Great River Shakespeare Festival (GRSF) is known for their commitment to dynamic, diverse, accessible and clearly understood productions that keep Shakespeare relevant and exciting for modern audiences of all ages. With help from a grant from the Minnesota State Arts Board, the festival has adapted “Macbeth” into five action-packed episodes designed especially for students. The podcast features GRSF’s professional acting company and is underscored by Scott O’Brien’s haunting music, composed in 2019 for Paul Mason Barnes’ critically acclaimed GRSF production. With the addition of episode recaps, useful stage directions and a cinematic soundscape, students can easily follow the action of the play, and also read along with the text as they listen. Two bonus episodes include lively discussion of the play’s themes, historical context and Shakespeare’s use of language and verse. "Reading Shakespeare off the page is challenging. The plays are much easier to understand when spoken by trained actors. We hope these podcasts support our mission to make Shakespeare accessible to everyone." says Doug Scholz-Carlson, the festival’s artistic director and co-director of the podcast. Each episode is free and available at grsf.org/macbeth-podcast and also on Spotify.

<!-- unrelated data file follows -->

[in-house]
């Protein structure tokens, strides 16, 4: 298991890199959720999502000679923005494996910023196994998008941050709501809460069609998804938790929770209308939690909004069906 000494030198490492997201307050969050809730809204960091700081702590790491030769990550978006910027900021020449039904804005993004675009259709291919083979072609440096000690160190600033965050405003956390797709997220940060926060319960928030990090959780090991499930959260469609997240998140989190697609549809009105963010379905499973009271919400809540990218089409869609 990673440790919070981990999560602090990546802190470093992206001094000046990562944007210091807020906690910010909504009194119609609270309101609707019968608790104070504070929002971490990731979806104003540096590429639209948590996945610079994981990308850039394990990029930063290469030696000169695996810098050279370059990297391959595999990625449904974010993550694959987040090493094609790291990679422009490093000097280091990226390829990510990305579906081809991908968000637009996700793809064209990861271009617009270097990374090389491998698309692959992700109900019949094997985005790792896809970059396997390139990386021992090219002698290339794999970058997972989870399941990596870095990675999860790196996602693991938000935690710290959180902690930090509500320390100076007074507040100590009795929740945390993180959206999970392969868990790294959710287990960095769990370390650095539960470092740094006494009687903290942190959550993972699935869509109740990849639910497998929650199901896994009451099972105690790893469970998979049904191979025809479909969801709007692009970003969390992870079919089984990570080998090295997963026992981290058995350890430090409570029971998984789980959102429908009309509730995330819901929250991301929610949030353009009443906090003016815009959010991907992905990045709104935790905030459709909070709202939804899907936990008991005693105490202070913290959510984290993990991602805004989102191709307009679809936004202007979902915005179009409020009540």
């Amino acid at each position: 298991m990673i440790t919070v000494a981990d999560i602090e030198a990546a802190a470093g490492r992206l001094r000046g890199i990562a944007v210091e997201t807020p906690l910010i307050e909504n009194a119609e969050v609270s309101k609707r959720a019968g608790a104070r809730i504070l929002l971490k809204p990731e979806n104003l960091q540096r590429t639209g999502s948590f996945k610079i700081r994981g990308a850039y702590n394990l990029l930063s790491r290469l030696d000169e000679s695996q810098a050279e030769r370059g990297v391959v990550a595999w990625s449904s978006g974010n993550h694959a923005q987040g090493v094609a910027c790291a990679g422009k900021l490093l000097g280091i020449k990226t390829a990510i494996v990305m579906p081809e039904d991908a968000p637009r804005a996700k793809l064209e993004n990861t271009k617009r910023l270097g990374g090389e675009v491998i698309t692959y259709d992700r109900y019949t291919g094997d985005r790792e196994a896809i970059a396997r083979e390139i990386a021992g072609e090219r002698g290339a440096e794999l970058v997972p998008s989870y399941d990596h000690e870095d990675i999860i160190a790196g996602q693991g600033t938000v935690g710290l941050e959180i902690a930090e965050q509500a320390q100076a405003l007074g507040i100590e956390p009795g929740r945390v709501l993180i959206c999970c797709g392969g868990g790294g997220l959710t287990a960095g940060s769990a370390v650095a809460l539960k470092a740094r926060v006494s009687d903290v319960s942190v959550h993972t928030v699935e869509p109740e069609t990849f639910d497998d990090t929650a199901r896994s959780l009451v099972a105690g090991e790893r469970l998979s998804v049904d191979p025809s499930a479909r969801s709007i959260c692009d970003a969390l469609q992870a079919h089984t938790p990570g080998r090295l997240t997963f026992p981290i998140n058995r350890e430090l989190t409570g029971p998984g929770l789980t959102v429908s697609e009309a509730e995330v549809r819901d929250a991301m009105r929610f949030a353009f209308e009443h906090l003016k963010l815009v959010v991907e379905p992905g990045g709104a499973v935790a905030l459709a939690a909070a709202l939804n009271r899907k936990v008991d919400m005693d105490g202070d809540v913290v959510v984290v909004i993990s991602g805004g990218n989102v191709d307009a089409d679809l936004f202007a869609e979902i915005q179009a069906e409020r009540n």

The podcast is directed by Doug Scholz-Carlson and Victoria Nassif, text coaching by Victoria Teague, sound design by Scott O’Brien, sound editing by Nathanael Brown. The cast features Andrew Carlson (Macbeth), Leah Gabriel (Lady Macbeth), Michael Fitzpatrick (Duncan), Will Sturdivant (Banquo, Siward), Vanessa Morosco (Macduff), Valerie Lynn Brett (Lady Macduff/Hecate), Alex Campbell (Malcolm), Chris Pow (Ross), Brittany Proia (Lennox), Melissa Maxwell (Seyton), Victoria Nassif (Witch), Gavin Mueller (Witch), Lauren Winder (Witch), Doug Scholz-Carlson (Caithness), Jackson Mixon (Donalbain), Liam Carlson (Fleance), Emma Bucknam (Servant), Lyda Carlson (Macduff Child), and Hannah Young (Young Siward). Thanks to KQAL and WSU.

This activity is made possible by the voters of Minnesota through a grant from the Minnesota State Arts Board, thanks to a legislative appropriation from the Arts and Cultural Heritage Fund.